local Timer = require("Timer")
local parallel = require("parallel")()


local counter = 0;

local function incrementCounter()
	counter = counter + 1;

	print("Counter: ", counter)
end

local function timeRunsOut()
	if counter >= 25 then
		return true;
	end

	return false;
end

local function stopWorld()
  print("Goodbye World!")
  Task:stop();
end


local lasttrigger = 0;
local function counterHits5()

  if counter % 5 == 0 then
    if counter ~= lasttrigger then
      lasttrigger = counter
      return true;
    end
  end

  return false;
end

local function sayHalleluja()
  print("Halleluja!")
end


local function main()
  -- Create a timer with the task of incrementing
  -- the counter every few milliseconds
  local t1 = Timer({Period=500, OnTime=incrementCounter})
	
  -- start the task to sing whenever we hit 5 ticks
  whenever(counterHits5, sayHalleluja);

  -- start the task to stop after so many ticks
  when(timeRunsOut, stopWorld);
end

run(main)

I find the ‘when’ and ‘whenever’ constructs to be fairly useful when trying to create code that I intend to run in ‘parallel’. By ‘parallel’ here, I mean they are fairly self contained units which may or may not actually run on multiple cores, but at the very least, I can think of them conceptually as independent actions.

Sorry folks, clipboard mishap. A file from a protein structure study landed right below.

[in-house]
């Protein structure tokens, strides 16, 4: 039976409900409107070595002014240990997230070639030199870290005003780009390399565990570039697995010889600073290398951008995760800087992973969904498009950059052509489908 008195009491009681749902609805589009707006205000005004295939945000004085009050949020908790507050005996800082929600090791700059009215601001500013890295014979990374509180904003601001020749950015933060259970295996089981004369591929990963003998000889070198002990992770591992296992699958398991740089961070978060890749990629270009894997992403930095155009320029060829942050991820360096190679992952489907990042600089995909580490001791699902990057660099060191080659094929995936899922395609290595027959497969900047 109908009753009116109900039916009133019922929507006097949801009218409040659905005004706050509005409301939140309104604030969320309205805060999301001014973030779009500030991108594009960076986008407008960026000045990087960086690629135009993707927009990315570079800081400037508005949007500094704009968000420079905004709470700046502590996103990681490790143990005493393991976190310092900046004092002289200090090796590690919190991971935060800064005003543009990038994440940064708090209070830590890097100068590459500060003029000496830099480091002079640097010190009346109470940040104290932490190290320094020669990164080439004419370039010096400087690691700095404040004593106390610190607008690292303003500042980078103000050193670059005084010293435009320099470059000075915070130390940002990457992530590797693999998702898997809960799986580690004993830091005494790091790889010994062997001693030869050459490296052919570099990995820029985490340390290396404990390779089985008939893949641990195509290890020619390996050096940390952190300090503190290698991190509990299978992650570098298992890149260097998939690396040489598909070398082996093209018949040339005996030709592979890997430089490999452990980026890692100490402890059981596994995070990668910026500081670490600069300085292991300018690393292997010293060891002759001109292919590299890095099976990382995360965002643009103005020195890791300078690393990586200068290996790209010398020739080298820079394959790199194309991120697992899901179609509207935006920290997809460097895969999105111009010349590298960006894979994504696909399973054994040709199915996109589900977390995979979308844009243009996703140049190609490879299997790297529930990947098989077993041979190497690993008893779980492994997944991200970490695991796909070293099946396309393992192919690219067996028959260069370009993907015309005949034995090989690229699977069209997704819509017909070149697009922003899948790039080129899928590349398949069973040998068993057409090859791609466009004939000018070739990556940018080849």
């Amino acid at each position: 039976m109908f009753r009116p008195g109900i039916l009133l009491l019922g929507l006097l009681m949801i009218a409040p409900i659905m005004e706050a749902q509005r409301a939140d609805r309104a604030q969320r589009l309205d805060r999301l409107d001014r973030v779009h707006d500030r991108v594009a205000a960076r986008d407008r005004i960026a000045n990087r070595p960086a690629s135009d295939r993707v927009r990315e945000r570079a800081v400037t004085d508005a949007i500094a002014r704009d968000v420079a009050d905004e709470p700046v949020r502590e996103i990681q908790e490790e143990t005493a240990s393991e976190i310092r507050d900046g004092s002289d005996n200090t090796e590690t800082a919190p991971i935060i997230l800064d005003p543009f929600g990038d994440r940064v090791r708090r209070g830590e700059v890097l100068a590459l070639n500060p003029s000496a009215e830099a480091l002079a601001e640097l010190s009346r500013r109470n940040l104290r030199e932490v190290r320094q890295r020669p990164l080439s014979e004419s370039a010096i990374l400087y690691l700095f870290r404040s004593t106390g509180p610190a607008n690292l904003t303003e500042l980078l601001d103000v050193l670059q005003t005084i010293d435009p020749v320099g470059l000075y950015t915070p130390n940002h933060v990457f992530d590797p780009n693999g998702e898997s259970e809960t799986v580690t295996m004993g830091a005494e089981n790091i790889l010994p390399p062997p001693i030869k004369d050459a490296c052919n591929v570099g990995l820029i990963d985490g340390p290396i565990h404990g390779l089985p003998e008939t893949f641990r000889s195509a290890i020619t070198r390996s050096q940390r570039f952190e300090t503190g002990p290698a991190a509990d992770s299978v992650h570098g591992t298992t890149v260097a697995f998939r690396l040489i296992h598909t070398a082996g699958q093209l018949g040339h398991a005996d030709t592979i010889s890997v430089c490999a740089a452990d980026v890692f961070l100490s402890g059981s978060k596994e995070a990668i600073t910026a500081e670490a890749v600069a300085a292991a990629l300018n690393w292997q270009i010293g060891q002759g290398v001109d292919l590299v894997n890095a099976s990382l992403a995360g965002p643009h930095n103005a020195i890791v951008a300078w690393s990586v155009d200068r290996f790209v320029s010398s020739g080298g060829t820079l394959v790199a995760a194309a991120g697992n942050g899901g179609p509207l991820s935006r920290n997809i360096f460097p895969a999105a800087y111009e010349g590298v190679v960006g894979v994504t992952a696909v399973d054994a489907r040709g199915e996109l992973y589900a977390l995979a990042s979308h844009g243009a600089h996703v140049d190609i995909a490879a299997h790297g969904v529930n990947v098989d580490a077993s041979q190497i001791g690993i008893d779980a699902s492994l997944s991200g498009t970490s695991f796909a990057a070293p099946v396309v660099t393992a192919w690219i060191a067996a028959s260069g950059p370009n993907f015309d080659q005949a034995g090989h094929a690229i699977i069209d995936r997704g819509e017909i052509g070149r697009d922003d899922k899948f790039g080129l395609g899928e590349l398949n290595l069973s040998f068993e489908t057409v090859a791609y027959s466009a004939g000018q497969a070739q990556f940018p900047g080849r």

Thus far in my programming career, I’ve made fairly good usage of the ‘for’, ‘do-while’, ‘while’, and various other control structures. Now that I’m doing more parallel and async programming, I find the addition of the ‘when’ and ‘whenever’ primitives to be a fairly useful construct for describing how things should work in a parallel universe. I can think of my atomic parallel nuggets, and then just code those nuggets serially. Then, I can use the when, whenever, and spawn constructs to stitch together an entire system.

So, there you have it. As children build up their language skills based on an internal dialog, so too must my programming language skills be built. The ‘when’, ‘whenever’ and ‘spawn’ are the core primitives of my parallel programming inner dialog.